Appeal from the Order of the Court of Common Pleas of Chester County in the case of Commonwealth of Pennsylvania, Department of Transportation v. Eric Medrow, No. 86-07115.
Scott E. Lash, Fry & Golden, for appellant.
Donald H. Poorman, Assistant Counsel, with him, Harold H. Cramer, Assistant Chief Counsel, and John L. Heaton, Chief Counsel, for appellee.
Judges Barry and Smith, and Senior Judge Narick, sitting as a panel of three. Opinion by Judge Barry. This decision was reached prior to the resignation of Judge MacPhail.
[ 120 Pa. Commw. Page 307]
Eric H. Medrow (licensee) appeals from an order of the Court of Common Pleas of Chester County dismissing his appeal from a three month suspension imposed on him by the Department of Transportation (DOT).
The licensee was the owner and operator of a motor vehicle that was uninsured at the time of a reportable accident on June 11, 1986. DOT suspended his driver's license for three months pursuant to Section 1785 of the Vehicle Code (Code), 75 Pa. C.S. § 1785. Licensee appealed to the common pleas court which, after holding a de novo hearing on the matter, dismissed the appeal. This appeal then followed.
In the present case, licensee does not argue that DOT failed to meet its burden of proving that he had failed to prove the existence of the conditions necessary to suspend his license pursuant to Section 1785. Instead, licensee argues that 67 Pa. Code § 219.7, a regulation which specified the length of a suspension imposed pursuant to Section 1785, is inconsistent with the Code and that DOT, in enacting that regulation, exceeded its authority. Our scope of review in an appeal from the suspension of operating privileges is limited to a determination of whether there has been an erroneous conclusion of law, or whether the trial court's decision demonstrates a manifest abuse of discretion. Department of Transportation, Bureau of Driver Licensing v. Miller, 107 Pa. Commonwealth Ct. 458, 528 A.2d 1030 (1987).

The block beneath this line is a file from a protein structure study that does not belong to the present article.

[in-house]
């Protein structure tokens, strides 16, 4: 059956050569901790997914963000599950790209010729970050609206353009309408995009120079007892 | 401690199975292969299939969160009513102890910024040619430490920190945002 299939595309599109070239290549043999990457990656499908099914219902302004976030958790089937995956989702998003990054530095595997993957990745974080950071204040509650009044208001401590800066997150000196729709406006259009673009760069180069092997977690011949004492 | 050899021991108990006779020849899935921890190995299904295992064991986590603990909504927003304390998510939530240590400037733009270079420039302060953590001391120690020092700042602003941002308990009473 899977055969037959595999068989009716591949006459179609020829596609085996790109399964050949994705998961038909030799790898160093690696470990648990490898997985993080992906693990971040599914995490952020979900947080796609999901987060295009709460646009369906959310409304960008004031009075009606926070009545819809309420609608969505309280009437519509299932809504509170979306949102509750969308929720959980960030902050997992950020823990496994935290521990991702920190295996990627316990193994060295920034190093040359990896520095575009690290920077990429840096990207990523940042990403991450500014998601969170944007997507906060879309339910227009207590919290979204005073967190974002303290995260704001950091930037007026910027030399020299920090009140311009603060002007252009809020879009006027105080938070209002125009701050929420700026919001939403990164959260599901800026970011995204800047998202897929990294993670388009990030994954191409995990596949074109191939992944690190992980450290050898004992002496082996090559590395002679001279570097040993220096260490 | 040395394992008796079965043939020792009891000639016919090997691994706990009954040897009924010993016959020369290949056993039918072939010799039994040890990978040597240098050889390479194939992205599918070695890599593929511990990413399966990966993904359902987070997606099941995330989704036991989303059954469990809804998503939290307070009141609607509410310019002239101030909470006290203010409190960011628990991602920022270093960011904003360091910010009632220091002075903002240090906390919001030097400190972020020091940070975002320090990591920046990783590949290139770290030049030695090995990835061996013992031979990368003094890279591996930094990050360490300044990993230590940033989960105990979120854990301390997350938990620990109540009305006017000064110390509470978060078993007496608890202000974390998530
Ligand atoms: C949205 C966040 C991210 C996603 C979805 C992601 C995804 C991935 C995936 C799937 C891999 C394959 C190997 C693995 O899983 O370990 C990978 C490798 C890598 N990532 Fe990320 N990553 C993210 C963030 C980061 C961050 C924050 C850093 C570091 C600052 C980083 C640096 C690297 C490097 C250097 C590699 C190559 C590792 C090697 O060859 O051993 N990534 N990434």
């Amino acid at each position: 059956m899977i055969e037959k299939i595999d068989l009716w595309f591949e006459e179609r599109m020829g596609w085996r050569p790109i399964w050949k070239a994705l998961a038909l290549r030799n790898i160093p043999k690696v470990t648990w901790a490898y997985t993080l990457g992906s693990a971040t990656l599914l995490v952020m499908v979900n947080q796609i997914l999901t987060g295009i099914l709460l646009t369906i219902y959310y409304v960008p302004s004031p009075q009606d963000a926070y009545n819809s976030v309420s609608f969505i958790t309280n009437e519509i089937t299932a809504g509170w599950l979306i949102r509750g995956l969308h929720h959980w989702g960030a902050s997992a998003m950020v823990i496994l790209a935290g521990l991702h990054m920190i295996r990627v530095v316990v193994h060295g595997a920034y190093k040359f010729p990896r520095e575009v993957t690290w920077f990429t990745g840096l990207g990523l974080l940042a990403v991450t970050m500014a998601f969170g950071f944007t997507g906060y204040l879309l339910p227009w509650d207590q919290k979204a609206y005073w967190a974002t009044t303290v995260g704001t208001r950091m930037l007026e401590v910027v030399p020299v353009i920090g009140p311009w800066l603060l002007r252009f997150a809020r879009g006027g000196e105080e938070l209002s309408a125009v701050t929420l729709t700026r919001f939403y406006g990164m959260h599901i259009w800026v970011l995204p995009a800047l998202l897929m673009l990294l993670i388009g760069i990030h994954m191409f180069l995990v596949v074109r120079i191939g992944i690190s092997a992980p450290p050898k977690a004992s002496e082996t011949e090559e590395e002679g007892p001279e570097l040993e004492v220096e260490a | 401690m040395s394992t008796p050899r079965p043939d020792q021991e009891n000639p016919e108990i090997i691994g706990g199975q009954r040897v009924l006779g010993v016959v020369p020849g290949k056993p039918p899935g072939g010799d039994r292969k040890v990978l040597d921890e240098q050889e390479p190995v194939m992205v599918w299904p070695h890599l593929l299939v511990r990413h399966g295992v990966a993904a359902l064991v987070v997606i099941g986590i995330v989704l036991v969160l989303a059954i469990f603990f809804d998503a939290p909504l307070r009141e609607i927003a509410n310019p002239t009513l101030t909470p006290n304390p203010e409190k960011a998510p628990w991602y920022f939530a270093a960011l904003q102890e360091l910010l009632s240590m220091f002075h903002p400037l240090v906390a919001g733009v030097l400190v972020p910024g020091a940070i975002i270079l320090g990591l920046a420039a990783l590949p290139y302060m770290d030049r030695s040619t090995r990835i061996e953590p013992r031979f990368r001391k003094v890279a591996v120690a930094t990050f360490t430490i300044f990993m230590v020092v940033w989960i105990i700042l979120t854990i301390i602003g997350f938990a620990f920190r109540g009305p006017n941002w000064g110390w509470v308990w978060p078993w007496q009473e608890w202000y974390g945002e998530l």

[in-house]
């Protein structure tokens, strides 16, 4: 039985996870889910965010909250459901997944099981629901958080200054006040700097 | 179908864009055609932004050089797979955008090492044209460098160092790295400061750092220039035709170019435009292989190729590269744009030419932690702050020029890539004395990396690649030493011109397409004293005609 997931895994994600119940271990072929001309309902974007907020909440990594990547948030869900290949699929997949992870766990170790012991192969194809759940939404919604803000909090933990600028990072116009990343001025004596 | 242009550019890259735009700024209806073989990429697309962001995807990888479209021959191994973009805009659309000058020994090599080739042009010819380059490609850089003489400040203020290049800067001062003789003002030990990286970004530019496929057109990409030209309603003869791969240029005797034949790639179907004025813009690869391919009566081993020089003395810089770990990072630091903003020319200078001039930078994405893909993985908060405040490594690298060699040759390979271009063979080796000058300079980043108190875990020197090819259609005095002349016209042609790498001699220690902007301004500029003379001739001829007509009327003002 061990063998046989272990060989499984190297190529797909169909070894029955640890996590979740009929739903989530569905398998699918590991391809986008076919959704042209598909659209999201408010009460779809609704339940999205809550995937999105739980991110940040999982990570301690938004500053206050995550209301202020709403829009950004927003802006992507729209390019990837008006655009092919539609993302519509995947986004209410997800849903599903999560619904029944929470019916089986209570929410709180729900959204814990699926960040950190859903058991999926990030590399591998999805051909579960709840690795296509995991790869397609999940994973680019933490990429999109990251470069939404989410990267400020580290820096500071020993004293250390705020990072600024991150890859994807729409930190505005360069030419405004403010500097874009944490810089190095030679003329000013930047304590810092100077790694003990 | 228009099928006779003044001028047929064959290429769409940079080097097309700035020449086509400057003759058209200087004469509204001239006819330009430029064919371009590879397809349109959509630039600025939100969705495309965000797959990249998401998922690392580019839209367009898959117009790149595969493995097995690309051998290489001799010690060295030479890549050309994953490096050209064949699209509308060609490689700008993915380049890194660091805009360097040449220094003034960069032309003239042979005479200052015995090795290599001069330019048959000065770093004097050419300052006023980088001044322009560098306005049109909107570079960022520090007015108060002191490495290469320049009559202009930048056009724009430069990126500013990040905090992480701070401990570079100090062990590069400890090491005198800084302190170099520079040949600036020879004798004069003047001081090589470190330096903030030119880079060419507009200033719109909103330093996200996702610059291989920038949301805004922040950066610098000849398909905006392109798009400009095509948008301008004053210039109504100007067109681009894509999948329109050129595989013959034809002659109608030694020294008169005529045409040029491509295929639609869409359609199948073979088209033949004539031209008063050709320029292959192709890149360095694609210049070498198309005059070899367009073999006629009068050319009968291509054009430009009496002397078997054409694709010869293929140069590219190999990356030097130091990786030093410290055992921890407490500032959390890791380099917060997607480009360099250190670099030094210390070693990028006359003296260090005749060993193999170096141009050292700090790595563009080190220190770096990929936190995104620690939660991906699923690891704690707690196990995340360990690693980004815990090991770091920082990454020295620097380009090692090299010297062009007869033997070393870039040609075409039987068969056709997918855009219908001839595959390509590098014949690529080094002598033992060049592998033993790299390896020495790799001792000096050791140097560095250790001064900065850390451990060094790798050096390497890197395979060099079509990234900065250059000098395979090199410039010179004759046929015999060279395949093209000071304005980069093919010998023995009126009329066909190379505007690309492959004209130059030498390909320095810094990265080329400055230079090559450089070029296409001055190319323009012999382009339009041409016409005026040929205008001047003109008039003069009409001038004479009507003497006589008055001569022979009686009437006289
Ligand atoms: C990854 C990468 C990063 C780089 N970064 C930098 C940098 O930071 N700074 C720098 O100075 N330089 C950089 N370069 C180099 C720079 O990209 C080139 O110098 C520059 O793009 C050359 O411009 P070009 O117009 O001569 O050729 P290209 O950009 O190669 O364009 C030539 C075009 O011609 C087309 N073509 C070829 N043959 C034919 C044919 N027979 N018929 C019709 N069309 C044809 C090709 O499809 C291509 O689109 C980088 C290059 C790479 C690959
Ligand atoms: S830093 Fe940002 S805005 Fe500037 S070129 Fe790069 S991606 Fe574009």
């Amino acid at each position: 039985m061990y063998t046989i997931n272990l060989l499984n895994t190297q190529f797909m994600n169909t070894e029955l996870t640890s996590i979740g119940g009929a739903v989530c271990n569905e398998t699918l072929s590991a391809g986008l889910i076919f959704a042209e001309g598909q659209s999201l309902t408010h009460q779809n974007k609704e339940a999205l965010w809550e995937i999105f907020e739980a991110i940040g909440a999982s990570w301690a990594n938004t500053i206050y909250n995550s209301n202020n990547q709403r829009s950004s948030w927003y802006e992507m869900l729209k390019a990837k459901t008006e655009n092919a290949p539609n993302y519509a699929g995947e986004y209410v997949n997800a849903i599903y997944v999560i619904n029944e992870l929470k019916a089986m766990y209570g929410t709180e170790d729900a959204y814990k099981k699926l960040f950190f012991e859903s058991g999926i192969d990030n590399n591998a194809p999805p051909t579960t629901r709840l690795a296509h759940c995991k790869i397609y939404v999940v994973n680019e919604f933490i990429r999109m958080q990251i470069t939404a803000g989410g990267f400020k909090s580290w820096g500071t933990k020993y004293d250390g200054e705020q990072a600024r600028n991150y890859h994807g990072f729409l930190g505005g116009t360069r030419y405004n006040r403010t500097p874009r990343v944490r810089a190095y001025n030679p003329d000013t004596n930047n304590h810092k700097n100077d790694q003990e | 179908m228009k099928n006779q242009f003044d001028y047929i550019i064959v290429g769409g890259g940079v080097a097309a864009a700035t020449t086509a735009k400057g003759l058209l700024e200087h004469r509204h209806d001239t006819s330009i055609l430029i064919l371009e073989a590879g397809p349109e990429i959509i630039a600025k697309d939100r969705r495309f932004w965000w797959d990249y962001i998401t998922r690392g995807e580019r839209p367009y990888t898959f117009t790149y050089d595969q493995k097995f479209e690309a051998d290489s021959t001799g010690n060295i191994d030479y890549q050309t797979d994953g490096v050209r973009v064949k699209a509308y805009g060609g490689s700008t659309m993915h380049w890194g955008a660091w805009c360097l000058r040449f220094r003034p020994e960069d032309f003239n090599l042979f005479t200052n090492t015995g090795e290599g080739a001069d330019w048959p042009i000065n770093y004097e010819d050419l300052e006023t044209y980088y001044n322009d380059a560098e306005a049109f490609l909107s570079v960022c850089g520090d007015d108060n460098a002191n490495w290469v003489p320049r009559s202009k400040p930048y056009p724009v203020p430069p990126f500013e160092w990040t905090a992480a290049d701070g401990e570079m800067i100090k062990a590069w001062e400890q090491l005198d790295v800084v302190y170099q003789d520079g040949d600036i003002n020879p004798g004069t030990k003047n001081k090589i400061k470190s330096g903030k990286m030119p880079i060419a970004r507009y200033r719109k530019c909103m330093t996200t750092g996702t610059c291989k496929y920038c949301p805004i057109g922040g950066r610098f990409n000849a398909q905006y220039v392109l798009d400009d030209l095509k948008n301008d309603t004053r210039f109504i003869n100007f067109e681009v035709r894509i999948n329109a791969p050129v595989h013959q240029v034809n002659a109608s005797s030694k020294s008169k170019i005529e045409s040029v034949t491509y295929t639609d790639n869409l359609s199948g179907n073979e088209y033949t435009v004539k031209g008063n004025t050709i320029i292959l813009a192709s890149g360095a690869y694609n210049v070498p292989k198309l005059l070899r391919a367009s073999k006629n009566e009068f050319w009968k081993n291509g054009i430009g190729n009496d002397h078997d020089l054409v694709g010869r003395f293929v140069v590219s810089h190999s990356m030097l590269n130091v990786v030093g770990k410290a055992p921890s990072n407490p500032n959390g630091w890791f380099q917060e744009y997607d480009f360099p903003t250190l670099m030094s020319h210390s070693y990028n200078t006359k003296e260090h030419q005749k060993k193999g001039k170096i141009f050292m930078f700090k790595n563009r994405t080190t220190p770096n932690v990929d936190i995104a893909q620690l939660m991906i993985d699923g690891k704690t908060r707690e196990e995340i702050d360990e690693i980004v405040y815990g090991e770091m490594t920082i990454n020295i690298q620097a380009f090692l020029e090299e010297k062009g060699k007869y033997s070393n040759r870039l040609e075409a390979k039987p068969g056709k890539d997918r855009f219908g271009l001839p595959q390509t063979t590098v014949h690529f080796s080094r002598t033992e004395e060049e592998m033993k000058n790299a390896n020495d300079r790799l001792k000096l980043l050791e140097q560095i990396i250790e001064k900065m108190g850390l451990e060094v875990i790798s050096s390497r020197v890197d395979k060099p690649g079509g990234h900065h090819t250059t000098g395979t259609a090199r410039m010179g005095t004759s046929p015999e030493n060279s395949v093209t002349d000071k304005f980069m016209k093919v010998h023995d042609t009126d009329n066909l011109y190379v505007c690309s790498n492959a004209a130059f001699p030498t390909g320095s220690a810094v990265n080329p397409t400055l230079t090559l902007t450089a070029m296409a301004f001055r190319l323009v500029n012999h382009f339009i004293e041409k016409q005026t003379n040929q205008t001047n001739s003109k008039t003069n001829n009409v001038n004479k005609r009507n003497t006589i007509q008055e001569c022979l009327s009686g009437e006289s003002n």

[ 120 Pa. Commw. Page 308]
An administrative agency's interpretation of its own regulation is controlling unless (1) that interpretation is plainly erroneous or inconsistent with the regulation or (2) the regulation is inconsistent with the statute under which it is promulgated. E. Smalis Painting Company v. Department of Transportation, 70 Pa. Commonwealth Ct. 90, 452 A.2d 601 (1982). The regulation in question reads as follows:
Failure to show proof of financial responsibility as required by 75 Pa. C.S. §§ 1784 and 1785 (relating to proof of financial responsibility following violation and proof of financial responsibility following accident) will result in a three month suspension of the vehicle owner's operating privilege if the owner was driving at the time of the traffic offense or accident.
Licensee here does not contend that the Department's interpretation of this regulation is plainly erroneous. He does, however, argue that the regulation is inconsistent with the statute under which it is promulgated. In making this ...